Article published on September 25, 2011.
Initially self published by the author Kit Berry in 2005 through her self-created Moongazy Publishing, it left her little time to write; Orion Publishing now having the worldwide rights to the Stonewylde series have (via Gollancz) republished all the books. This is great news, as the pagan based novels are continuing to be discovered by adults and children alike, as its popularity as a cross-over read broadens. Having not read these books before myself, I can say I have also been won over.
Stonewylde is a vast, mysterious place set in Dorset, with boundary walls that keep it separate from the modern world. In essence it is a religious community where the ebb of the natural world is worshipped and magic co-exists. In the most part it appears self-sufficient, with its own spring water supply, stone quarry, woodlands and farms but over the years modern life, business and modern equipment have infiltrated the estate also.
In the first book, you are introduced to Sylvie a fifteen year old girl, who is inexplicably dying in hospital, virtually wasting way, as if allergic to all things around her. Her single mother, Miranda is at her wits’ end, when a doctor at the hospital in noting the distinct silver hair colourings of Sylvie arranges for her to meet Magus the seemingly warm and charismatic leader of the community to offer both mother and daughter the opportunity to live in Stonewylde (as Hall people), which it was felt would give Sylvie the best, if only chance of recovery. Virtuously penniless with the offer of a home, food and a teaching job for Miranda, the offer is too good to refuse.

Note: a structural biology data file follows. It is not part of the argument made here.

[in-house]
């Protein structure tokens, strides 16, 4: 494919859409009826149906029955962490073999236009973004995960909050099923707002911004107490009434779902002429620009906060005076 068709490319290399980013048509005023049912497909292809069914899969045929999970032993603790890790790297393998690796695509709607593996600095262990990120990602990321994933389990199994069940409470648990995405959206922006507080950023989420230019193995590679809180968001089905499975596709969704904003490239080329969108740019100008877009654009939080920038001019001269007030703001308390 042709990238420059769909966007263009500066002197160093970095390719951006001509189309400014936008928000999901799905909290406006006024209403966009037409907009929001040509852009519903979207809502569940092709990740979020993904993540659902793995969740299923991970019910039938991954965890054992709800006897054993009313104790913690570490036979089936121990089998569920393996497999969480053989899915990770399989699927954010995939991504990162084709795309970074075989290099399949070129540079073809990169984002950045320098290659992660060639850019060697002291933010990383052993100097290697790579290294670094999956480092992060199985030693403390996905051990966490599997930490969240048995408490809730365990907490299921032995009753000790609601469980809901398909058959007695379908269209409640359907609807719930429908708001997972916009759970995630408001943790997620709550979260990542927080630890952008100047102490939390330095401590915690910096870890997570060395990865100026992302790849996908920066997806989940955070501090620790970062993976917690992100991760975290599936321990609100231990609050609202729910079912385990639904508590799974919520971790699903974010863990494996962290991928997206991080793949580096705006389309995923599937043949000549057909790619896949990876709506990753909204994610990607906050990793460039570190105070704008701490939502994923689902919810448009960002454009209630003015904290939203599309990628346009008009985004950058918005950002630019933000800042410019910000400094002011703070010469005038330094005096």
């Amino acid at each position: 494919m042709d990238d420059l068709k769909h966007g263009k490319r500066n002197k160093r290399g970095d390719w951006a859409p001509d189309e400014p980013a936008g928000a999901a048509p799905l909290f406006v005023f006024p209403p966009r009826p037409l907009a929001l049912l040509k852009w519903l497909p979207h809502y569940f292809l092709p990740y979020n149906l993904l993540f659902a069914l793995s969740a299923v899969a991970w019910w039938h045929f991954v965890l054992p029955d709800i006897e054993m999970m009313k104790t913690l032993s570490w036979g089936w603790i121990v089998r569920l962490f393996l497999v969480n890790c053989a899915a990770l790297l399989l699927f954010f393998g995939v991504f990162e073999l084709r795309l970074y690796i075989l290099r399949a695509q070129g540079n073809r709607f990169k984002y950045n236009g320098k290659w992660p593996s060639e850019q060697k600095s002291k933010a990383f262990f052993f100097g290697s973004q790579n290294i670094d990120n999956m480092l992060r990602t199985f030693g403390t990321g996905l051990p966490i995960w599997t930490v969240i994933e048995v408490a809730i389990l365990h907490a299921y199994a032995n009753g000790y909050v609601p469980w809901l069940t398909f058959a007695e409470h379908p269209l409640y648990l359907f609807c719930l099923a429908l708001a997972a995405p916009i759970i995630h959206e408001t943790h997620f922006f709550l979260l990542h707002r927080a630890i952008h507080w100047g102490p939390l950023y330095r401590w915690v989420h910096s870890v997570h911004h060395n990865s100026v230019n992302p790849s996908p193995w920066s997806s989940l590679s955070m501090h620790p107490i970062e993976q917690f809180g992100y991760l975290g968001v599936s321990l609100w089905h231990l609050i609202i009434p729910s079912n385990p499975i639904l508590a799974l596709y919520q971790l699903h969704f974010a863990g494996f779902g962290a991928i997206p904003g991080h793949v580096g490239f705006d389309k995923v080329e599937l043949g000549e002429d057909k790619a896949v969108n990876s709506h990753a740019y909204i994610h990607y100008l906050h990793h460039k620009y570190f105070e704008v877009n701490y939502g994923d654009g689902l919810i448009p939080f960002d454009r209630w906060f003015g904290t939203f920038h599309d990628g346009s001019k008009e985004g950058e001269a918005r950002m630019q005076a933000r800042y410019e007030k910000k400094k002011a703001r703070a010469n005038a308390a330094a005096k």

Life at Stonewylde seems idyllic, although culturally very different from their previous lives and some adjustment is needed and expected. Sylvie quickly begins to recover healed in part by Magus’ magic and both mother and daughter gain a new lease of life. But slowly it becomes clear that things aren’t as wonderful as at first it had seemed. Villagers are segregated from and kept less well-educated than the Hall people, their lives are rustic and they are not allowed access to the mod cons that the Hall people do. They are disproportionately treated as second class citizens.
As Sylvie develops a forbidden friendship with one of the villagers, Yul, she begins to understand why Magus wanted her to join the community, politically how things work in Stonewylde, who she is, how this makes her special and the destiny she and Yul share – something that Magus will do anything to railroad.
Berry does an excellent job of creating a fantasy world, which she doesn’t over describe, yet still enables the reader to imagine with great clarity; something that can be very difficult to achieve. The writing whilst not simple is neither too complicated either. In all the book is enchanting – a mix of benign and malevolent vivid characters, with its iniquitous leader Magus, and an unfolding story that moves with pace and intrigue. Sometimes a little disturbing, always dramatic; making it is difficult to put down. Much of what is packed into this story I cannot capture in a review, but you will escape from reality and I do recommend you find out what it’s about for yourself, especially if you enjoy a bit of myth and magic.
Ravenor (The Omnibus), by Dan Abnett
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